Revenge, From 10,000 Feet

Revenge, From 10,000 Feet

By David Ignatius - February 3, 2010

WASHINGTON -- In their joint operations against Taliban militants hiding in the tribal areas, the U.S. and Pakistan seem to have embraced a classic bit of battlefield advice: Don't get mad, get even.

Since the beginning of 2010, the U.S. has stepped up the pace of its Predator strikes, with strong Pakistani support. These attacks appear to have killed Taliban leader Hakimullah Mehsud, a top lieutenant named Qarimullah Hussain, who trained Taliban suicide bombers, and other key members of the insurgency, a senior administration official said Tuesday.

Though the Predators launch their Hellfire missiles from the distant altitude of 10,000 feet, make no mistake: This is an intense and unrelenting campaign of assassination. U.S. officials hope that top al-Qaeda leaders will soon fall prey to the stepped-up drone attacks, as well.

The Predator barrage during January followed a Dec. 30 suicide attack on a CIA base in Khost, Afghanistan, that had been active in targeting the Taliban insurgents across the border. That attack killed eight CIA personnel and left the agency eager to settle scores. The agency, backed by Pakistani intelligence, has done just that.

Hakimullah, who was hit Jan. 14, had posed in a taunting video with the Jordanian double agent who conducted the Khost bombing. Hakimullah also took credit for a wave of terrorist attacks across Pakistan that traumatized that nation.

Although Pakistan publicly criticizes the drone attacks, the administration official stressed that the recent campaign "is being done in full concert and cooperation" with the Pakistani government. "We've been very pleased with the extent of the cooperation," the official said, adding that the so-called "box" of geographical coordinates within which the Pakistanis allow the Predators to operate was wide enough to allow attacks on targets that are "geographically dispersed."

The Pakistanis have their own heavy score to settle with the Taliban, whose bombing attacks have stretched from Peshawar to Lahore. The Pakistani spy service, the Inter-Services Intelligence directorate, has been a special target, with attacks on some of its senior officers and regional headquarters. That's one reason the Pakistanis have been cooperative; they're angry and they want revenge.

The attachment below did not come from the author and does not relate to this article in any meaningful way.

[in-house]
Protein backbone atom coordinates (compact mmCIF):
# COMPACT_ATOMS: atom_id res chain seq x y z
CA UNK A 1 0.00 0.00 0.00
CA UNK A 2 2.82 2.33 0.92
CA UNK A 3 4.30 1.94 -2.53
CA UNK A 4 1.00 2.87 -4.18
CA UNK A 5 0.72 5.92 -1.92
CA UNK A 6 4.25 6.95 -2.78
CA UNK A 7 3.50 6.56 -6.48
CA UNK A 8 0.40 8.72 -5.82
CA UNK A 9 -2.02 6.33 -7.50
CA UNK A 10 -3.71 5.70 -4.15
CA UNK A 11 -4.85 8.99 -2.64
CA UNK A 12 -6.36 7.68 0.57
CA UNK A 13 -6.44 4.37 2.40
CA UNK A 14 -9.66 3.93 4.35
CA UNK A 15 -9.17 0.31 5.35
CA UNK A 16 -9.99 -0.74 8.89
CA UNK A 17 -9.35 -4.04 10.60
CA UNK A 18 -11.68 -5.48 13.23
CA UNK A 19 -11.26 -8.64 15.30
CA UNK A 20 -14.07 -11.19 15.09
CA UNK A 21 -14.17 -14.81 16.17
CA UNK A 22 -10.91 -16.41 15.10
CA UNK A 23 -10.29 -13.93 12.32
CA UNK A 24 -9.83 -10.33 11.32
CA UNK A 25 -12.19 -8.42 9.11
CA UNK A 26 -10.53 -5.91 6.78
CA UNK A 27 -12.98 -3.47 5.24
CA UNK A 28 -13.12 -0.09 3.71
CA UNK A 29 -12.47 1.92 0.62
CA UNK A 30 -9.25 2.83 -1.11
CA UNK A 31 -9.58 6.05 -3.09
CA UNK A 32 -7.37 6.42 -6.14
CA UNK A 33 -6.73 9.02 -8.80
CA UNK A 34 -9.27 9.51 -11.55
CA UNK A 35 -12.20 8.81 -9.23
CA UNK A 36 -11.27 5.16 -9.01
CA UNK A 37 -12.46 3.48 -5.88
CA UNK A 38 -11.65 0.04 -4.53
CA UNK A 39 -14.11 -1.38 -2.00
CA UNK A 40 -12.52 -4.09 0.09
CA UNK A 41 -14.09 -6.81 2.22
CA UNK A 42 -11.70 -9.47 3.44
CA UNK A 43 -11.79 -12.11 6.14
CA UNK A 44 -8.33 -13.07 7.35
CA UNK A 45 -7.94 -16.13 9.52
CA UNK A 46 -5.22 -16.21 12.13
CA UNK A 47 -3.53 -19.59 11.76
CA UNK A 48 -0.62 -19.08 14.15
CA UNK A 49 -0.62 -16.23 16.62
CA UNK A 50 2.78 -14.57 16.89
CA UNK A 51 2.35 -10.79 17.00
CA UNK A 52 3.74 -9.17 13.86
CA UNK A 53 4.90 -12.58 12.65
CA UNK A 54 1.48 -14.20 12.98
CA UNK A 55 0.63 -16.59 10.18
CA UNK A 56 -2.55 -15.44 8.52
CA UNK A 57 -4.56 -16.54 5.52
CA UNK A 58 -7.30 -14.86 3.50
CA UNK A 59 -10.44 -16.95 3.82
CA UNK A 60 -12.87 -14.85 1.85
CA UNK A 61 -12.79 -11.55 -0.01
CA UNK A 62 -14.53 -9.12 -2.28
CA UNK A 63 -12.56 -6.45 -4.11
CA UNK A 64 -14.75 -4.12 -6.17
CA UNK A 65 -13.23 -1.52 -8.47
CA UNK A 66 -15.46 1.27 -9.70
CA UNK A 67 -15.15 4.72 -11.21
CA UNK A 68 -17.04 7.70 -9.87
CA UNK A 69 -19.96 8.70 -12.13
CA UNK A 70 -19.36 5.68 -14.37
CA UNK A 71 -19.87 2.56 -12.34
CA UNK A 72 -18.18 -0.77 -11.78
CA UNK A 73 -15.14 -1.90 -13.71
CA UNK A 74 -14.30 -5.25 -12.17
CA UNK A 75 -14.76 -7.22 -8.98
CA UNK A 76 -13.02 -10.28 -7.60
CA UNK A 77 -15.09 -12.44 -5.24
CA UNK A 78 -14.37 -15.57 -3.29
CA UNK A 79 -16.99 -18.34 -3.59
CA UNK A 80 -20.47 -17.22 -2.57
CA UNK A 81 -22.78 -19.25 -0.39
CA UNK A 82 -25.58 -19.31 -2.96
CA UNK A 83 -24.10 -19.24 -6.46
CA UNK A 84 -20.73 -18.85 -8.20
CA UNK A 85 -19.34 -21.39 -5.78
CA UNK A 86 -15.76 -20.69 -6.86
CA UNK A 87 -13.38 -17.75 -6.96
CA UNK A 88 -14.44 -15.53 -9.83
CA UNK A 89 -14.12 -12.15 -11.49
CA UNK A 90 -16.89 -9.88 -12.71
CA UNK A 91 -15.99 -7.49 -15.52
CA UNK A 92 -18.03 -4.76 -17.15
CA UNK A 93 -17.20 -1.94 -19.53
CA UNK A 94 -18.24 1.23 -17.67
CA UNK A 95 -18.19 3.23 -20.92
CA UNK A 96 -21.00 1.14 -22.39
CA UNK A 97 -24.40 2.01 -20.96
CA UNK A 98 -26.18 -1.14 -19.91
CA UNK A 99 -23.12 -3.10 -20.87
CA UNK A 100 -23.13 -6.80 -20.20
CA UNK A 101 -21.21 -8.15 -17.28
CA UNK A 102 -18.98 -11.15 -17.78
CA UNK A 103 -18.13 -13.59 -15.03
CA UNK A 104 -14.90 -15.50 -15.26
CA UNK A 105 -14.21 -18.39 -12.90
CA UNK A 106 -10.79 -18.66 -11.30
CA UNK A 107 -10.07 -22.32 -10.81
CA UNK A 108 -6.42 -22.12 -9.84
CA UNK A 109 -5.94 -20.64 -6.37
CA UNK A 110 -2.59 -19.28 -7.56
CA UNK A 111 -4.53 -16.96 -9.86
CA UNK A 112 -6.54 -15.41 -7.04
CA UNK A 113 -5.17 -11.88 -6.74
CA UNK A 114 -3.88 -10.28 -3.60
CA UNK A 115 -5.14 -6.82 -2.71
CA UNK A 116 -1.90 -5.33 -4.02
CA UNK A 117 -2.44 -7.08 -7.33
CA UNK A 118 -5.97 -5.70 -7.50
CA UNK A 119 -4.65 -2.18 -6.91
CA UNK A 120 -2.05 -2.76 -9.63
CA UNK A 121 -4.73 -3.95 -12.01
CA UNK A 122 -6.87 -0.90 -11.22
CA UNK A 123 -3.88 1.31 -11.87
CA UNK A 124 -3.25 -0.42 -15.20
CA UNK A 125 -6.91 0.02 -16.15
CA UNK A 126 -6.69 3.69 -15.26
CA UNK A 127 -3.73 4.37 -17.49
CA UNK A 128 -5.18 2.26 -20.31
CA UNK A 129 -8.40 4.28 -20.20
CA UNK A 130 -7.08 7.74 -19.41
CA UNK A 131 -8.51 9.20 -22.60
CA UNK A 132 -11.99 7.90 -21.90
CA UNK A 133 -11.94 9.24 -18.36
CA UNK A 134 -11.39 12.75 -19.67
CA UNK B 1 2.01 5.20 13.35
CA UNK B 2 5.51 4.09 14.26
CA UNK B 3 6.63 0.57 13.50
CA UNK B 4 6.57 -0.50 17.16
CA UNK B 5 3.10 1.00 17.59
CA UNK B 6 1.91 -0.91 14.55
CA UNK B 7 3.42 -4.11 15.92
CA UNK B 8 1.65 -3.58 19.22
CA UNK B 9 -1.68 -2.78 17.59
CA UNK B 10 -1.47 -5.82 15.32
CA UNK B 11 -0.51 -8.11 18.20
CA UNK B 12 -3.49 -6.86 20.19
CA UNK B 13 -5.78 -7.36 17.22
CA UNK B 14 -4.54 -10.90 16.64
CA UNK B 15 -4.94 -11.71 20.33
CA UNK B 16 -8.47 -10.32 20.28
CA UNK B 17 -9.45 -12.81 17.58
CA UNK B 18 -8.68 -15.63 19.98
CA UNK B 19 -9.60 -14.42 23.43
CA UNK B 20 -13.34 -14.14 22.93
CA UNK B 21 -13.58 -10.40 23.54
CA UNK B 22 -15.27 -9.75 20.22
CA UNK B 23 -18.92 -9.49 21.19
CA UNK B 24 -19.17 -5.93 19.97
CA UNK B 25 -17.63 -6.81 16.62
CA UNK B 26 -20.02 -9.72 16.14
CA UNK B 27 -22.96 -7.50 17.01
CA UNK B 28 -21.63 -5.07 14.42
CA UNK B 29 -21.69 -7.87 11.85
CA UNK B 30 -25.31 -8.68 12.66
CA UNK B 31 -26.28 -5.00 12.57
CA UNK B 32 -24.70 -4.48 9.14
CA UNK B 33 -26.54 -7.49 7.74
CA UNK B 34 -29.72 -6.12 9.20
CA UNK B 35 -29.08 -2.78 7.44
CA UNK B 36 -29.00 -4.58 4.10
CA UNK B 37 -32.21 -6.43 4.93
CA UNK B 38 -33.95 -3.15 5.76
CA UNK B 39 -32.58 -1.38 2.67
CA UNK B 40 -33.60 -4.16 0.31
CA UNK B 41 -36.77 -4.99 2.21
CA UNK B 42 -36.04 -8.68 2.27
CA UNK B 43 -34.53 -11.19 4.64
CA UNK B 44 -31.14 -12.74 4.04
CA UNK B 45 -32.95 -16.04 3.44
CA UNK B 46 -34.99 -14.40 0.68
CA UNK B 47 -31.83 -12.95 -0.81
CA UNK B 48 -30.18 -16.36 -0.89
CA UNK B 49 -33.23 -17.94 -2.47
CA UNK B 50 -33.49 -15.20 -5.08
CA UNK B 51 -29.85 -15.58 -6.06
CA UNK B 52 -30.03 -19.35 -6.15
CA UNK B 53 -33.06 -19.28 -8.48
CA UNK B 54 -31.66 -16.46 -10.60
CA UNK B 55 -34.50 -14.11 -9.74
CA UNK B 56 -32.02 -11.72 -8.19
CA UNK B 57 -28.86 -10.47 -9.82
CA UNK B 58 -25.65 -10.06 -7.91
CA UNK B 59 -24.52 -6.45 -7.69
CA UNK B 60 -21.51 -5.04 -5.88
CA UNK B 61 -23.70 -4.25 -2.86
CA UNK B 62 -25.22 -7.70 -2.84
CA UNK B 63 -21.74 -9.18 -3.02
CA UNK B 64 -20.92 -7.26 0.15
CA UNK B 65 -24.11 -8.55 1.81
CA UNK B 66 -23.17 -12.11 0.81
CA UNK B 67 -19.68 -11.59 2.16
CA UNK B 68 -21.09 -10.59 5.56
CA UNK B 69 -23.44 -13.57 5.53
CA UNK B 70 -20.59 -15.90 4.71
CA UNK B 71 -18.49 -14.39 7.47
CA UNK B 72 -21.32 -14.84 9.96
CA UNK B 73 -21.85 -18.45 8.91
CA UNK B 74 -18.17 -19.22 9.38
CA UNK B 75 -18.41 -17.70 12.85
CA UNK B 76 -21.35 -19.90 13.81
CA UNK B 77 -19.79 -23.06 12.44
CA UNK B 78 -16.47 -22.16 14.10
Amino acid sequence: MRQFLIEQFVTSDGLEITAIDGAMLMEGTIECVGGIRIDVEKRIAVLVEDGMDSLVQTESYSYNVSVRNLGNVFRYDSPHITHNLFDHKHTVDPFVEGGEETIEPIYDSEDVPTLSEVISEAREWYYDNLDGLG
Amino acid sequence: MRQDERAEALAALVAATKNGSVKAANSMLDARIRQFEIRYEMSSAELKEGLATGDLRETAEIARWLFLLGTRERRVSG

"It became personal for the ISI," said the senior administration official. Enraged by the attacks on their colleagues, Pakistani officers have worked closely with the CIA to gather intelligence in the tribal areas. The Predator assault "has given the Pakistanis some breathing room," the administration official said.

U.S. officials were frustrated last year that although Islamabad blessed attacks on the Pakistani Taliban that was setting off bombs at home, the Pakistanis were reluctant to strike insurgents linked with the Afghan Taliban, such as the Haqqani network and the so-called Quetta Shura, that were killing U.S. soldiers. But this appears to have changed somewhat, as well.

The Pakistanis now recognize that there is "more of a blending together and a co-location of these groups," the senior official explained. "There's much more mingling, and to us, it demonstrates the collusion." He said the Pakistanis, too, had come to "recognize that militant organizations are operating across groups."

The improved U.S.-Pakistani cooperation extends to some other activities as well. A senior Pentagon official said Tuesday that in Bajaur, a tribal area bordering Afghanistan, the two countries' military operations were "much more coordinated."

The collaboration comes despite public accounts of friction, as was the case during the recent visit by Defense Secretary Bob Gates to Pakistan. Officials from both countries said Tuesday that those reports had been overdrawn. A Pakistani military official said, for example, that a day after stories that the Pakistanis would not expand their recent offensive in South Waziristan to other tribal areas, they launched an air strike on a target in North Waziristan.

The Pakistani Frontier Corps, which is now being trained by U.S. Special Forces, is reporting regular operations against insurgents in tribal areas such as Bajaur, Orakzai, Kurram and Khyber, a Pakistani source said Tuesday.

The tensions in the U.S.-Pakistan relationship remain, and it's unlikely that Islamabad will be trumpeting publicly the success of the drone attacks. But the slaughter of Pakistani civilians and the brazen attacks on the country's proud military have made the Pakistanis want to fight back.

"Drone attack" has become a vernacular phrase in Urdu, but it may not be spoken with quite as much vituperation today as it was a few months ago, before the suicide bombers went about their bloody work in Pakistan's cities and towns.

Copyright 2010, Washington Post Writers Group

David Ignatius

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